The Hanged Man (tarot card)

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The Hanged Man (XII) from the Rider–Waite tarot deck

The Hanged Man (XII) is the twelfth Major Arcana card in most traditional tarot decks. It is used in game playing as well as in divination.

It depicts a pittura infamante (pronounced [pitˈtuːra iɱfaˈmante]), an image of a man being hanged upside-down by one ankle (the only exception being the Tarocco Siciliano, which depicts the man hanged by the neck instead). This method of hanging was a common punishment at the time[when?] for traitors in Italy.[citation needed] However, the solemn expression on his face traditionally suggests that he is there by his own accord, and the card is meant to represent self-sacrifice more so than it does corporal punishment or criminality.[citation needed]

In other interpretations, The Hanged Man is a depiction of the Norse god Odin, who suspended himself from a tree in order to gain knowledge. There is also a Christian interpretation that portrays Judas Iscariot, and include the bags of silver in his hands. In the Lo Scarabeo African American tarot deck the 12th card of the major arcana is the Observer, depicting the Nigerian god "Ifa" of fate and destiny blindfolded and surrounded by eyes.


A 1393 decree for Milan and Lombardy of the punishment for traitors: "Let him be drug [dragged] on a [wooden] plank at a horse’s tail to the place of execution, and there be suspended by one foot to the gallows, and be left there until he is dead. As long as he lives let him be given food and drink."[1]

The Cross of St. Peter is shown in this French stained glass window. Saint Peter is conventionally shown as having been crucified upside-down.

Modern versions of the tarot deck depict a man hanging upside-down by one foot. The figure is most often suspended from a wooden beam (as in a cross or gallows) or a tree. Ambiguity results from the fact that the card itself may be viewed inverted.

In his 1910 book The Pictorial Key to the Tarot, A. E. Waite, the designer of the Rider–Waite tarot deck, wrote of the symbol:

The gallows from which he is suspended forms a Tau cross, while the figure—from the position of the legs—forms a fylfot cross. There is a nimbus about the head of the seeming martyr. It should be noted (1) that the tree of sacrifice is living wood, with leaves thereon; (2) that the face expresses deep entrancement, not suffering; (3) that the figure, as a whole, suggests life in suspension, but life and not death. [...] It has been called falsely a card of martyrdom, a card of prudence, a card of the Great Work, a card of duty [...] I will say very simply on my own part that it expresses the relation, in one of its aspects, between the Divine and the Universe.[2]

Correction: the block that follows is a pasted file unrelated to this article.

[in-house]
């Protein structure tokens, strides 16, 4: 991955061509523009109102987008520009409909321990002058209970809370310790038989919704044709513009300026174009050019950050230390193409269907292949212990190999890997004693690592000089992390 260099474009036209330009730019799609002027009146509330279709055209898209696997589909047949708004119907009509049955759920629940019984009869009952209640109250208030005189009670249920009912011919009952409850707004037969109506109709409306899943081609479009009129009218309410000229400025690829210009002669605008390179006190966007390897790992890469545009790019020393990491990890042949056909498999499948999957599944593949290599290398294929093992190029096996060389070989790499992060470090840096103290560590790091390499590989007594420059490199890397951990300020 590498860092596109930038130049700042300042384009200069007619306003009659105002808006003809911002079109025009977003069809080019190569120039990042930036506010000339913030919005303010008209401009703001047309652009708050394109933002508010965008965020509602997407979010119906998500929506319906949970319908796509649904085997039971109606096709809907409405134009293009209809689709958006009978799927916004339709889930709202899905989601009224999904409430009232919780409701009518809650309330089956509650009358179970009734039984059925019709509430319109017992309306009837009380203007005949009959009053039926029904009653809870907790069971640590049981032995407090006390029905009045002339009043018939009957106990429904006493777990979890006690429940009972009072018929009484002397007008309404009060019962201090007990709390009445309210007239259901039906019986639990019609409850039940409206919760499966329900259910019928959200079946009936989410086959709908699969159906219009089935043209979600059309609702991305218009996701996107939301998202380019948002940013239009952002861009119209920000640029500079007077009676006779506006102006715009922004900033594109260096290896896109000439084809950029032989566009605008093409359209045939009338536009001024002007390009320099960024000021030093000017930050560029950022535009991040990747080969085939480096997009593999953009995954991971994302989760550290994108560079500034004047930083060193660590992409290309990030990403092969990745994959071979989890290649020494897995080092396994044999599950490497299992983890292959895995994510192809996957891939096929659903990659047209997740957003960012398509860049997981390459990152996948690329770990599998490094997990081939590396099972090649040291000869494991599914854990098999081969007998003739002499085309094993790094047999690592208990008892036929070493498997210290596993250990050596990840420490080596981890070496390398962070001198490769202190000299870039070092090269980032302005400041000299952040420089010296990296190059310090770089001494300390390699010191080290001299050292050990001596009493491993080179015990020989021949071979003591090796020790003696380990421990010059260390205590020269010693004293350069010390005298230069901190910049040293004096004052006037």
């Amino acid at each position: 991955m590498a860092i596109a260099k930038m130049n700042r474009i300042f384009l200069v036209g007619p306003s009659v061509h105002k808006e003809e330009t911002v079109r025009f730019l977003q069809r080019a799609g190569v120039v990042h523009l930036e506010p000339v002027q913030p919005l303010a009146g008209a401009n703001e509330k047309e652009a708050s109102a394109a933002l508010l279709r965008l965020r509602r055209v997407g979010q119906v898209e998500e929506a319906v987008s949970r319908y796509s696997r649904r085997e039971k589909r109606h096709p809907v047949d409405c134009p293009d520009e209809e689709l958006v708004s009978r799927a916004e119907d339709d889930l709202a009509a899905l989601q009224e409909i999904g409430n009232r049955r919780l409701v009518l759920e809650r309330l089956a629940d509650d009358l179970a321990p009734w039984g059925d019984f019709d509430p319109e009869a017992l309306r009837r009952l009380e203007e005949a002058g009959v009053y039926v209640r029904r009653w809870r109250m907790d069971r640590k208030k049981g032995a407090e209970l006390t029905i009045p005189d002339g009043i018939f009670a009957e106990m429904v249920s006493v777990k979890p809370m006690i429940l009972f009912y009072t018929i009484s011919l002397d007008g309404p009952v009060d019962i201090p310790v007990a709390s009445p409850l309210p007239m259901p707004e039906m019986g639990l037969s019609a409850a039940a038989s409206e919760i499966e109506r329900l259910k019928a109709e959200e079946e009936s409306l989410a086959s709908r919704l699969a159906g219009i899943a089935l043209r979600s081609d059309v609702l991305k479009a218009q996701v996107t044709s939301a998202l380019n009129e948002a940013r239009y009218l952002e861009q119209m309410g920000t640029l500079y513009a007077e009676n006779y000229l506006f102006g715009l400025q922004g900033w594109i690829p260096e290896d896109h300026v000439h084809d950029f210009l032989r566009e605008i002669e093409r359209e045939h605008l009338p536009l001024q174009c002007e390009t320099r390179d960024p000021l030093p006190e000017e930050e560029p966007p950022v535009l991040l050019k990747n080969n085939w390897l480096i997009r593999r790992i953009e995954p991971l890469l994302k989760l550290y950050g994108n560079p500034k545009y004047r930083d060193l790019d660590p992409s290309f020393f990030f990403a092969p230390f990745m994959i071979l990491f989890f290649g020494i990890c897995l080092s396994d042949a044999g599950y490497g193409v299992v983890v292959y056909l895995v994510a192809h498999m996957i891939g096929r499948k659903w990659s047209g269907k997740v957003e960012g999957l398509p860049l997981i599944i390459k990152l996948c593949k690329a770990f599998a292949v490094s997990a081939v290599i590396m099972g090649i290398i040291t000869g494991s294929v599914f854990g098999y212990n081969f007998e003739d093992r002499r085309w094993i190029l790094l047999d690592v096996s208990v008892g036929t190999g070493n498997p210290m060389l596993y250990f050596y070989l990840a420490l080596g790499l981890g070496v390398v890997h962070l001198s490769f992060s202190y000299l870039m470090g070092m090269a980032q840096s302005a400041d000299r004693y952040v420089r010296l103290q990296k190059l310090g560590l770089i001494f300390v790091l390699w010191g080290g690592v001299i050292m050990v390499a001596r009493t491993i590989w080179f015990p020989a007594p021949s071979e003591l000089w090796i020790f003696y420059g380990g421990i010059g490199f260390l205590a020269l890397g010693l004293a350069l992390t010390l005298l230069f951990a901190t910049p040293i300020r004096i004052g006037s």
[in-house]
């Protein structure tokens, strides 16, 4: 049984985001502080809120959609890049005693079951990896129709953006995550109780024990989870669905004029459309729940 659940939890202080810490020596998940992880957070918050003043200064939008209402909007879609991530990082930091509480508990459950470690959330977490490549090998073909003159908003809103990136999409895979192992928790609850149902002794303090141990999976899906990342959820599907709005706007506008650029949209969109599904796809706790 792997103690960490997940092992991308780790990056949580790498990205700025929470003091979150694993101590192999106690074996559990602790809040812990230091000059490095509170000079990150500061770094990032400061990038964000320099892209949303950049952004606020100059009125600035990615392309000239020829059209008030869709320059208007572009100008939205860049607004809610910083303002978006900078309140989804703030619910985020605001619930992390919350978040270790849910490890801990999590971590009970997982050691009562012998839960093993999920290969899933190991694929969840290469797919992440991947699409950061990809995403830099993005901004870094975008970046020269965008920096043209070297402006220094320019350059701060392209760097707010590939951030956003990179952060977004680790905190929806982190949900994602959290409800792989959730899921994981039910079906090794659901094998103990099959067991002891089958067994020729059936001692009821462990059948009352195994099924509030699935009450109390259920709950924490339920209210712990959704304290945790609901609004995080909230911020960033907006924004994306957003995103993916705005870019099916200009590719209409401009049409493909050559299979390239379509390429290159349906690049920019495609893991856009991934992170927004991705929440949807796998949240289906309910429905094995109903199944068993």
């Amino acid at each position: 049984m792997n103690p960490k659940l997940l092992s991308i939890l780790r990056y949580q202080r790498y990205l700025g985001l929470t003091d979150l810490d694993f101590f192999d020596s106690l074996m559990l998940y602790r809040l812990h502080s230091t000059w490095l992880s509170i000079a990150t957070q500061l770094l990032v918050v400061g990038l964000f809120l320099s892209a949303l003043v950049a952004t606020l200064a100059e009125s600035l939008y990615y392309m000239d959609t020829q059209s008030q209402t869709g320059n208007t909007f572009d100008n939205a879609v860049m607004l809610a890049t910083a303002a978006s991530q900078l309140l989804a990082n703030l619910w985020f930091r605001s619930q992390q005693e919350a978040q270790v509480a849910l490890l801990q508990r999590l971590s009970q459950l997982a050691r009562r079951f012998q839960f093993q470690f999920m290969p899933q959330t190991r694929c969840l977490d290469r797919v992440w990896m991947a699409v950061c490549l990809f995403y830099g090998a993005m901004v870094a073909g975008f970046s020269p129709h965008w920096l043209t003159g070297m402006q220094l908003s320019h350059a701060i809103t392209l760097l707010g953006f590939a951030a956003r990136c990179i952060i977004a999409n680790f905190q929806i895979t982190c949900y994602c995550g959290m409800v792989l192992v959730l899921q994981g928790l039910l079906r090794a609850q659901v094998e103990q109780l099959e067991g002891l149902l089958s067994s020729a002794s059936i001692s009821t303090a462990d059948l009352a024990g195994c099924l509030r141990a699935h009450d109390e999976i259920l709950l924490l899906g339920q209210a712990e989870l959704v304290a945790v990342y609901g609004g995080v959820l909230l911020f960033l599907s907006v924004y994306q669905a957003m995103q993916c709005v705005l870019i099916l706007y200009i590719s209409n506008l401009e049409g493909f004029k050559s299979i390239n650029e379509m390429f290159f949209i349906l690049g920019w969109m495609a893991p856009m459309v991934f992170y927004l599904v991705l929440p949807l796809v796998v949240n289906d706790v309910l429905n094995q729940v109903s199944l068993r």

Waite writes that the card carries several divinatory associations:[3]

12. THE HANGED MAN.—Wisdom, circumspection, discernment, trials, sacrifice, intuition, divination, prophecy. Reversed: Selfishness, the crowd, body politic.

There is a halo burning brightly around the hanged man's head, signifying a higher learning or an enlightenment.[4]

In astrology, the Hanged Man card is associated with the planet Neptune and the Pisces zodiac sign.[5]

It can symbolize altruism, self-denial, a certain disinterest in worldly things. It is the passivity and the time to leave things still, in a parenthesis.[6]

In media[edit]

In the manga and anime series JoJo's Bizarre Adventure: Stardust Crusaders, tarot cards are used to name the characters' abilities, called 'Stands'. J. Geil has a Stand named The Hanged Man.

In The House of the Dead, each of its bosses in the mainline series are named after the Major Arcana Tarot Cards (excluding The Devil.) The second boss of the first installment (Type 041) is named after the Hanged Man card (Spelt as Hangedman). It also appears in the first level, kidnapping the main character's fiance, Sophie.

In the online interactive music series Milgram, Kayano Mikoto, Prisoner 009, has multiple references to The Hanged Man in his music videos. In his first trial music video, "MeMe", Mikoto's shirt has a design that resembles the Hanged Man card, along with many other Tarot Card references present in the video. In his second trial music video, "Double", Mikoto's phone wallpaper resembles the same Hanged Man design.


  1. ^ A Modern Catholic Looks at the Tarot, Pre-Gebelin Tarot History
  2. ^ Waite, A. E. The Pictorial Key to the Tarot, ill. by Pamela Colman Smith [1911], at
  3. ^ Waite, Arthur Edward (1979). The Pictorial Key to the Tarot. New York: Samuel Weiser. p. 285. ISBN 0-87728-218-8.
  4. ^ Gray, Eden. "Complete Guide to the Tarot." 1970. Crown Publishers, New York, NY.
  5. ^ "The Hanged Man Tarot Card". askAstrology.
  6. ^ "Meaning of The Hanged Man at The Tarot Card". Powgoddess.

Further reading[edit]

  • A. E. Waite's 1910 Pictorial Key to the Tarot
  • Hajo Banzhaf (2000), Tarot and the Journey of the Hero
  • Wood, Juliette (1998). "The Celtic Tarot and the Secret Tradition: A Study in Modern Legend Making". Folklore 109: 15–24
  • Francesca Lia Block (1999), The Hanged Man

External links[edit]